Welcome to Big Blue, as we'll call her for the time being. The beauty you see to the right is the actual Subaru Telescope that sits within the telescope enclosure at the summit of Mauna Kea. This 78 foot high behemoth contains all the optics and electronics needed to capture the images requested by the scientists.
It is nearly impossible to take a good photograph of the telescope without special lenses. The image we show here required four photographs to be stitched together (thus you can see distortion in various parts of the picture). This telescope is HUGE! Looking near the upper left of the photograph you can see an elevated crane, known as the Top Unit Exchanger, with a small mirror under it. Just to the upper left of the mirror is a person in the Exchanger. There are actually two people in the Exchanger and the second person is lying down in order to accurately guide the Exchanger into the proper position. In the picture here the Exchanger is moving the secondary mirror into position to be fitted into the top of the telescope.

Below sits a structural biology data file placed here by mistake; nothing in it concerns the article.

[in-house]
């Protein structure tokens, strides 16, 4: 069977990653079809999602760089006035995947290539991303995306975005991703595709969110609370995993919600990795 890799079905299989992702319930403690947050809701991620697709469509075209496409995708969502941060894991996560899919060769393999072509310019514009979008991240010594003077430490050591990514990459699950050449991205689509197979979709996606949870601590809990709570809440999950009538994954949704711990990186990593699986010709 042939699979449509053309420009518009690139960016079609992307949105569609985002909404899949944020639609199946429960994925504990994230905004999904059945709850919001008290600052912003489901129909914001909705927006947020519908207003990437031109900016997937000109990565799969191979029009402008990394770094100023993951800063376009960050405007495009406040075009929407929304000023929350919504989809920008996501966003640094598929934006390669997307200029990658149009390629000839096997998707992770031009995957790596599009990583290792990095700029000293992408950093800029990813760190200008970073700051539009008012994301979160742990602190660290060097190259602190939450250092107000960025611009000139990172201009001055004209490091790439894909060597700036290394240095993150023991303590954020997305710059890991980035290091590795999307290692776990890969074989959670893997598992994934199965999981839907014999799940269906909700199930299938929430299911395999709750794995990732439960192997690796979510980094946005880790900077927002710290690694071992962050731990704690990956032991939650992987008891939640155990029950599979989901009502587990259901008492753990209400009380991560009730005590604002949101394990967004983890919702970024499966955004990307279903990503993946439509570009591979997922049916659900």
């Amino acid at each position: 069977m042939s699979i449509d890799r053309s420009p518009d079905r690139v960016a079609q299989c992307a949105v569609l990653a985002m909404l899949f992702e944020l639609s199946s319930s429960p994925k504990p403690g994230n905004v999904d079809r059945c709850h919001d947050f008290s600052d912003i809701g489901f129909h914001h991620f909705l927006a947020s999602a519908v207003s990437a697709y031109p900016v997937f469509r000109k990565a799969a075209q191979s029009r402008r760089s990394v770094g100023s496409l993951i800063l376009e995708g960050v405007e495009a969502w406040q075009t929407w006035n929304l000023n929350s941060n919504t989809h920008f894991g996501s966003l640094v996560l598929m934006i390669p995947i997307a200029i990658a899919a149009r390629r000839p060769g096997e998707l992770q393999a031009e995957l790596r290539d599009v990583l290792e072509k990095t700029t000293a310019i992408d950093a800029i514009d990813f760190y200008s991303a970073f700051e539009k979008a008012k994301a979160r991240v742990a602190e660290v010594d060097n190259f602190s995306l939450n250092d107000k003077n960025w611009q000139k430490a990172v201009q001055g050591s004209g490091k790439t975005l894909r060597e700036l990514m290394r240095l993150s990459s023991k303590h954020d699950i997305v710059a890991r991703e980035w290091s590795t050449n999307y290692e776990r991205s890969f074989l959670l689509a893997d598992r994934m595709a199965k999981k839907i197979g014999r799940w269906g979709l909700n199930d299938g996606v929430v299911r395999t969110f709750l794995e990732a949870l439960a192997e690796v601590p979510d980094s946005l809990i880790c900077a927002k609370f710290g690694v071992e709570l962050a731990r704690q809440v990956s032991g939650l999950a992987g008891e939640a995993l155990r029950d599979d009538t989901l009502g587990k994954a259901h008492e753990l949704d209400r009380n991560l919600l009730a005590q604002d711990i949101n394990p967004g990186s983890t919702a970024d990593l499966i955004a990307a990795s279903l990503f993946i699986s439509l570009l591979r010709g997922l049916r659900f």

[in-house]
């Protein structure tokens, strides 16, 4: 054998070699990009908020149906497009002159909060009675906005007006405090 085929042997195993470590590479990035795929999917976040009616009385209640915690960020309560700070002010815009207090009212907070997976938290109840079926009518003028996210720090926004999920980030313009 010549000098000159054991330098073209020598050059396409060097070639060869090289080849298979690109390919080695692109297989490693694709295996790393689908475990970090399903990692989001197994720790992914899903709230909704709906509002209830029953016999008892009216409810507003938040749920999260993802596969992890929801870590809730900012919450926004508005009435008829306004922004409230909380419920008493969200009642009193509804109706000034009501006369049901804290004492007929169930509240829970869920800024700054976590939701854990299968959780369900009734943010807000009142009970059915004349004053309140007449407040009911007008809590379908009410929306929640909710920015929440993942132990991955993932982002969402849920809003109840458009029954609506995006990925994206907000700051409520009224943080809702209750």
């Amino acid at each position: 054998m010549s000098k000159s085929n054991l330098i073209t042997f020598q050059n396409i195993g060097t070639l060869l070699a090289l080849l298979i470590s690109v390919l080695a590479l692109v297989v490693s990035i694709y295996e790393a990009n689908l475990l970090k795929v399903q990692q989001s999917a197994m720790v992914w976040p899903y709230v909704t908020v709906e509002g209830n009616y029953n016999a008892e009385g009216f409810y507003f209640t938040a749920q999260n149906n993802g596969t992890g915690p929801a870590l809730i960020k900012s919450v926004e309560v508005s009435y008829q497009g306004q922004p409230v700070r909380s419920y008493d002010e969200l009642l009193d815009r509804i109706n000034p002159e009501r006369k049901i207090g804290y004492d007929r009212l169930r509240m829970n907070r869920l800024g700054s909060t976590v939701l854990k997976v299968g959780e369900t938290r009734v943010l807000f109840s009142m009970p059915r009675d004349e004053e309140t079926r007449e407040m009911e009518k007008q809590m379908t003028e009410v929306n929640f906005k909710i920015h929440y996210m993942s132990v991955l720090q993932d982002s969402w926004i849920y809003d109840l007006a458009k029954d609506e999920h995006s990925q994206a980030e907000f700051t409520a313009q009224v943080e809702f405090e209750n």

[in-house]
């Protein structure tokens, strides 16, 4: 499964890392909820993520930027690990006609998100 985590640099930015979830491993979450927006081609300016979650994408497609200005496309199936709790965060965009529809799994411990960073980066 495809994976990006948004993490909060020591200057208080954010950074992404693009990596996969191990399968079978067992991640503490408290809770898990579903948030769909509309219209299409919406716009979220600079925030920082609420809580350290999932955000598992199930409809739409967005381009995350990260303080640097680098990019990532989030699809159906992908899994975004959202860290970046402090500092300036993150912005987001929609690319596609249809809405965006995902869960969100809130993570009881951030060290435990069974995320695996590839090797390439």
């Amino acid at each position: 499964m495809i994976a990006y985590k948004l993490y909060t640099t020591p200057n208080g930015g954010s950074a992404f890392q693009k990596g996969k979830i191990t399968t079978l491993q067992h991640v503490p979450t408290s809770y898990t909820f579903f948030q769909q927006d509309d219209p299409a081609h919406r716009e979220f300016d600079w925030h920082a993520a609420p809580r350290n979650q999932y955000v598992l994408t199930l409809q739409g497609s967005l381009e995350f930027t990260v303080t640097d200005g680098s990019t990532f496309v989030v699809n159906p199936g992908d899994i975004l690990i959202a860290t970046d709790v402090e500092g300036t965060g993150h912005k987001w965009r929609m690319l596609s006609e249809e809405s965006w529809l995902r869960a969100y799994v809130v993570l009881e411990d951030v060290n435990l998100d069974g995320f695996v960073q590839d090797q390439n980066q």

At the bottom of the picture is the huge 27 foot in diameter primary mirror. Light enters the top of the telescope and is guided down to the primary mirror which bounces and focuses the light back to the top to the smaller secondary mirror which in turn bounces it back down to a small hole in the middle of the primary mirror.